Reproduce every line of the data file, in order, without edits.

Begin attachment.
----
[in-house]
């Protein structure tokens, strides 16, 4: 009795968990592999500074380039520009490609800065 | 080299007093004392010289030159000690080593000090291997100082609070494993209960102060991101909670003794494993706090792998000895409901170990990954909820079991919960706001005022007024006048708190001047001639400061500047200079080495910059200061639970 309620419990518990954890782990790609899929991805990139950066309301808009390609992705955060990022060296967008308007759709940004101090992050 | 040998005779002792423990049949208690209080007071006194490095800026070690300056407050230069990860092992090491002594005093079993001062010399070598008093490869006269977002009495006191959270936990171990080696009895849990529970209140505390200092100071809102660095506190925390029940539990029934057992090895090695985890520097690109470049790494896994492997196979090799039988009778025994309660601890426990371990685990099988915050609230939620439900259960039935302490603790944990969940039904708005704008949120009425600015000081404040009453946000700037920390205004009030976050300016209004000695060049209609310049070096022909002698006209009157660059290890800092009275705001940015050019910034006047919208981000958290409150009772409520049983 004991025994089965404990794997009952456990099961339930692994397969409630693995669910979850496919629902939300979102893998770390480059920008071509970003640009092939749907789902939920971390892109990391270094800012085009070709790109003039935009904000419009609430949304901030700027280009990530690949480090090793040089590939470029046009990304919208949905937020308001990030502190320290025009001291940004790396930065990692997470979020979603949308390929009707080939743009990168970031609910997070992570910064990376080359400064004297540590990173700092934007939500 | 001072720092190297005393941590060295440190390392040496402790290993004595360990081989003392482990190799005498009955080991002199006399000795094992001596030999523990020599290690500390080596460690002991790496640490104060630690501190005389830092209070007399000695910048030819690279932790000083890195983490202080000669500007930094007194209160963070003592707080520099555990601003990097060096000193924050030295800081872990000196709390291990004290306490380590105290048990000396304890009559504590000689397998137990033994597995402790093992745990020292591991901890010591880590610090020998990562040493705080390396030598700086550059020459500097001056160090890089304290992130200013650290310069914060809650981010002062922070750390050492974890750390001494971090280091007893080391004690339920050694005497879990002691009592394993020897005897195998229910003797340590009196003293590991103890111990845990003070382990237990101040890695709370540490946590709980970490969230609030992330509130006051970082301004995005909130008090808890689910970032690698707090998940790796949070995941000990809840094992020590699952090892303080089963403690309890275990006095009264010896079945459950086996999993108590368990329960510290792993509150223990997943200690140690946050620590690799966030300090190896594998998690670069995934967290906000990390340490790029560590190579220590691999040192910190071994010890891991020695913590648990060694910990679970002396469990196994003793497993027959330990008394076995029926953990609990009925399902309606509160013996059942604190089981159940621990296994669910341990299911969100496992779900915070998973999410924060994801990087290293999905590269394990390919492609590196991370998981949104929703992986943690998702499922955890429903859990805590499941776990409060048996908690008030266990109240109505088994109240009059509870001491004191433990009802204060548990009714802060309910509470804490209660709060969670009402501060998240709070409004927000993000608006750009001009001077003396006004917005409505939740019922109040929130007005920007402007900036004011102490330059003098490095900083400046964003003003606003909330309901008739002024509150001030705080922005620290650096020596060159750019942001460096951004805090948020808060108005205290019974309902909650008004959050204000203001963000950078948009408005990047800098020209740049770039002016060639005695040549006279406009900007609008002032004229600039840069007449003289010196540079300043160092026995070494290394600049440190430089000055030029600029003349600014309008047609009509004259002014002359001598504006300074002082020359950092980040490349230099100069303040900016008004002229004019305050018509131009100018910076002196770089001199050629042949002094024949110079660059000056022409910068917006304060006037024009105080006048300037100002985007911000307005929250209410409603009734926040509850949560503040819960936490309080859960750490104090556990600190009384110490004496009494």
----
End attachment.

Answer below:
[in-house]
């Protein structure tokens, strides 16, 4: 009795968990592999500074380039520009490609800065 | 080299007093004392010289030159000690080593000090291997100082609070494993209960102060991101909670003794494993706090792998000895409901170990990954909820079991919960706001005022007024006048708190001047001639400061500047200079080495910059200061639970 309620419990518990954890782990790609899929991805990139950066309301808009390609992705955060990022060296967008308007759709940004101090992050 | 040998005779002792423990049949208690209080007071006194490095800026070690300056407050230069990860092992090491002594005093079993001062010399070598008093490869006269977002009495006191959270936990171990080696009895849990529970209140505390200092100071809102660095506190925390029940539990029934057992090895090695985890520097690109470049790494896994492997196979090799039988009778025994309660601890426990371990685990099988915050609230939620439900259960039935302490603790944990969940039904708005704008949120009425600015000081404040009453946000700037920390205004009030976050300016209004000695060049209609310049070096022909002698006209009157660059290890800092009275705001940015050019910034006047919208981000958290409150009772409520049983 004991025994089965404990794997009952456990099961339930692994397969409630693995669910979850496919629902939300979102893998770390480059920008071509970003640009092939749907789902939920971390892109990391270094800012085009070709790109003039935009904000419009609430949304901030700027280009990530690949480090090793040089590939470029046009990304919208949905937020308001990030502190320290025009001291940004790396930065990692997470979020979603949308390929009707080939743009990168970031609910997070992570910064990376080359400064004297540590990173700092934007939500 | 001072720092190297005393941590060295440190390392040496402790290993004595360990081989003392482990190799005498009955080991002199006399000795094992001596030999523990020599290690500390080596460690002991790496640490104060630690501190005389830092209070007399000695910048030819690279932790000083890195983490202080000669500007930094007194209160963070003592707080520099555990601003990097060096000193924050030295800081872990000196709390291990004290306490380590105290048990000396304890009559504590000689397998137990033994597995402790093992745990020292591991901890010591880590610090020998990562040493705080390396030598700086550059020459500097001056160090890089304290992130200013650290310069914060809650981010002062922070750390050492974890750390001494971090280091007893080391004690339920050694005497879990002691009592394993020897005897195998229910003797340590009196003293590991103890111990845990003070382990237990101040890695709370540490946590709980970490969230609030992330509130006051970082301004995005909130008090808890689910970032690698707090998940790796949070995941000990809840094992020590699952090892303080089963403690309890275990006095009264010896079945459950086996999993108590368990329960510290792993509150223990997943200690140690946050620590690799966030300090190896594998998690670069995934967290906000990390340490790029560590190579220590691999040192910190071994010890891991020695913590648990060694910990679970002396469990196994003793497993027959330990008394076995029926953990609990009925399902309606509160013996059942604190089981159940621990296994669910341990299911969100496992779900915070998973999410924060994801990087290293999905590269394990390919492609590196991370998981949104929703992986943690998702499922955890429903859990805590499941776990409060048996908690008030266990109240109505088994109240009059509870001491004191433990009802204060548990009714802060309910509470804490209660709060969670009402501060998240709070409004927000993000608006750009001009001077003396006004917005409505939740019922109040929130007005920007402007900036004011102490330059003098490095900083400046964003003003606003909330309901008739002024509150001030705080922005620290650096020596060159750019942001460096951004805090948020808060108005205290019974309902909650008004959050204000203001963000950078948009408005990047800098020209740049770039002016060639005695040549006279406009900007609008002032004229600039840069007449003289010196540079300043160092026995070494290394600049440190430089000055030029600029003349600014309008047609009509004259002014002359001598504006300074002082020359950092980040490349230099100069303040900016008004002229004019305050018509131009100018910076002196770089001199050629042949002094024949110079660059000056022409910068917006304060006037024009105080006048300037100002985007911000307005929250209410409603009734926040509850949560503040819960936490309080859960750490104090556990600190009384110490004496009494």